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The Bagger 288 is a True Monster Truck

, the Bagger 288 helps produce some 100 million tons of coal annually

At approximately 315 feet high and nearly 721 feet long, the Bagger 288 is the largest land vehicle in the world. It’s a monster that’s capable of scooping up 240,000 tons of dirt (or whatever) per day with its 8-stories-tall impeller. A large German conglomerate called Krupp – not to be confused with the coffee machine maker -- built the Bagger 288, a humongous bucket-wheel excavator that weighs in at about 45,500 tons. At Shanahan's Auto Body & Paint, here in Sacramento, CA, we work on larger vehicles now and again, but this behemoth wouldn't even fit in our shop! It makes the 26-foot-tall Space Shuttle towing platform that had held the size record, look puny by comparison. 

Not constructed with any thought to operator comfort, the Bagger 288 tops out speed-wise at about 33-feet per minute and boasts an enormous minimum turning radius, so once you get started; you really don’t want to go back.

The Bagger 288, which is raised on three rows of caterpillar tracks – each 12 feet wide for better weight distribution -- was developed and built for a German mining company called Rheinbraun, which needed to excavate a very large West German coal mine. The Bagger’s job was removing layers of top soil prior to mining.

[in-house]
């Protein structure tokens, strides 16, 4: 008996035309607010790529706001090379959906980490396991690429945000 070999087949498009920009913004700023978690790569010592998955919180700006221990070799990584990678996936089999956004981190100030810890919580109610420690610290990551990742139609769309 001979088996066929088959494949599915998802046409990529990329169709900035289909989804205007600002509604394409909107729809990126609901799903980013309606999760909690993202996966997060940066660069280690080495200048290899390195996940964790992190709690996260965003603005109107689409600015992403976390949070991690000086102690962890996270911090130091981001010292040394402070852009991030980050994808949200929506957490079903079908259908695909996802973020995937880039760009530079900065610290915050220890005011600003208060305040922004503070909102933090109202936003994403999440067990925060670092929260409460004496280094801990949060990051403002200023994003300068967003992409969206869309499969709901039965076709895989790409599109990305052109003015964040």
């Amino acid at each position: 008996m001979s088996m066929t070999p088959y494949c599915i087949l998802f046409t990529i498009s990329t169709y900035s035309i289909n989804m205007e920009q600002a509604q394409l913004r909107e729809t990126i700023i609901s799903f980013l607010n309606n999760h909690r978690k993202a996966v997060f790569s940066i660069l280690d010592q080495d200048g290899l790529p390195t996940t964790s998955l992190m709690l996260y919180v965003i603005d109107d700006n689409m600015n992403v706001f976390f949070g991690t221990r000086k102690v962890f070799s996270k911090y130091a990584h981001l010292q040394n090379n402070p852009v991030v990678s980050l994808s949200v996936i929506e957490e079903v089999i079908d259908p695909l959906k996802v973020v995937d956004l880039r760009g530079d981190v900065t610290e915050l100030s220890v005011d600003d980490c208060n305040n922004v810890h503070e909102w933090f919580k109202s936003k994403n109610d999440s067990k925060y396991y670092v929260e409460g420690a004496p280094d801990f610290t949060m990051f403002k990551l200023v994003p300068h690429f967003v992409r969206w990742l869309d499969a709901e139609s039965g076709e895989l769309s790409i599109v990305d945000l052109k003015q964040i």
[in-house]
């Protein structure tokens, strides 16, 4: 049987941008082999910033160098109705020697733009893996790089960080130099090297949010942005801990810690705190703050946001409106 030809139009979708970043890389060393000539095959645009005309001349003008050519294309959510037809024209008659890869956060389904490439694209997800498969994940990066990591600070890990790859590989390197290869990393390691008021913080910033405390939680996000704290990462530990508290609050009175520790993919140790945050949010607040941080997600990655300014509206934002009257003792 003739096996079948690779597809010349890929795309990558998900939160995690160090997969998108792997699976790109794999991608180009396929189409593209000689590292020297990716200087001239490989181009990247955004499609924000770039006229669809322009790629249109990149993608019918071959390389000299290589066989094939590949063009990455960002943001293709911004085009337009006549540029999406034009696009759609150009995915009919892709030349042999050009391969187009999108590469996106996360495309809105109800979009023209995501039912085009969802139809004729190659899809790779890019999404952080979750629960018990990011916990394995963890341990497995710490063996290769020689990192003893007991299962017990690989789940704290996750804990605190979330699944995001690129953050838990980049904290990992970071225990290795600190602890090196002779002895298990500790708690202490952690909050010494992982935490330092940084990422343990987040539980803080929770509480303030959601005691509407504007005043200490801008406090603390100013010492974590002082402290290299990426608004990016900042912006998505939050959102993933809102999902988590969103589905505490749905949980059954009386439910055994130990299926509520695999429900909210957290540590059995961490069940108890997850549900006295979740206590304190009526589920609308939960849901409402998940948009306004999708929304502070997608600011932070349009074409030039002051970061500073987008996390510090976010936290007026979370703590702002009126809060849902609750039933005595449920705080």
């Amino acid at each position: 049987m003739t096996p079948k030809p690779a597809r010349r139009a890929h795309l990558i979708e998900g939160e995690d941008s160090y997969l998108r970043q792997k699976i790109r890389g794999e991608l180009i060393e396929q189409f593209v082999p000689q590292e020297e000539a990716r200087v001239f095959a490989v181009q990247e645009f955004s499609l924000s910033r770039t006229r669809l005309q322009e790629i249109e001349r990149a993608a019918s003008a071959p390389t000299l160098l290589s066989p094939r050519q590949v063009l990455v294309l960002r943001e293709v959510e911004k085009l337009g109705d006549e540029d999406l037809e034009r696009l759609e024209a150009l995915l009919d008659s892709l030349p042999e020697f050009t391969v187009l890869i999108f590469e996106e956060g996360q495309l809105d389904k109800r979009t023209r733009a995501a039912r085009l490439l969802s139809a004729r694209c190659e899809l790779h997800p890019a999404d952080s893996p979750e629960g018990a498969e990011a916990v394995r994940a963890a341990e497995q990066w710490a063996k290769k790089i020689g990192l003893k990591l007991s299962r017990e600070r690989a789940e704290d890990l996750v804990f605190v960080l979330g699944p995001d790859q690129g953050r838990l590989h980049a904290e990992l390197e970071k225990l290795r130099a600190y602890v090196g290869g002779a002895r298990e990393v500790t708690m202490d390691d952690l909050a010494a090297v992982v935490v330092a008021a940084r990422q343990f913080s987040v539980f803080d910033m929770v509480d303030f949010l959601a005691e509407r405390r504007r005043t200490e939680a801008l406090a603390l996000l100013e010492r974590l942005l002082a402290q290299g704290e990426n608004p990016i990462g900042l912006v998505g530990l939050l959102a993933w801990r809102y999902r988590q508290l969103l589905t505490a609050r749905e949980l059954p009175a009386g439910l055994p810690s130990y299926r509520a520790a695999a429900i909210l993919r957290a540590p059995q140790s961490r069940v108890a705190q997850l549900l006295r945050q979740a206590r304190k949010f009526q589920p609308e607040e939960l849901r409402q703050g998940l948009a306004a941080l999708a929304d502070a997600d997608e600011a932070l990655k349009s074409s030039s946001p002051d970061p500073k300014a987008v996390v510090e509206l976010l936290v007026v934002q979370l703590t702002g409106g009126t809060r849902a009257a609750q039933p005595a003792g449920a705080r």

the Bagger 288 is the largest land vehicle in the world.

A team of specially trained operators drove the Bagger 288, which is capable of filling nearly 2,500 rail cars with coal every day. After slightly more than a dozen years of service, the mine was completely depleted and officials had to surmise what to do with the monster vehicle. The answer they landed on was another mine about 14 miles away.

But getting “Carzilla” there was not going to be a simple matter, due to its enormous size and its incredible weight. For instance, grass had to be planted in any dirt the Bagger was going to travel over, to soak up whatever water was in the soil, since you really don’t want this thing to get stuck in the mud. It took three weeks in 2001 for the Bagger 288 and a crew of more than 70 to make the trip to Garzweiler. But, even at 15 million German marks, driving the Bagger to Garzweiler was still cheaper than taking it apart and moving it in sections.

At the new site, the Bagger 288 helps produce some 100 million tons of coal annually — which comes out to about 15% of Germany’s electricity supply.

The coal mined there supplies five power plants which produce more than 10,000 megawatts of electricity annually, though all by itself, every time it’s turned on, the Bagger needs an external 16.56 KW power supply.

If the Bagger 88 ever gets into an accident, repairing it back to its pre-accident will be a huge job, so we hope they have a mega shop big enough to do the job!

Sources: TotalJobs.com, Gizmodo.com and CNBC

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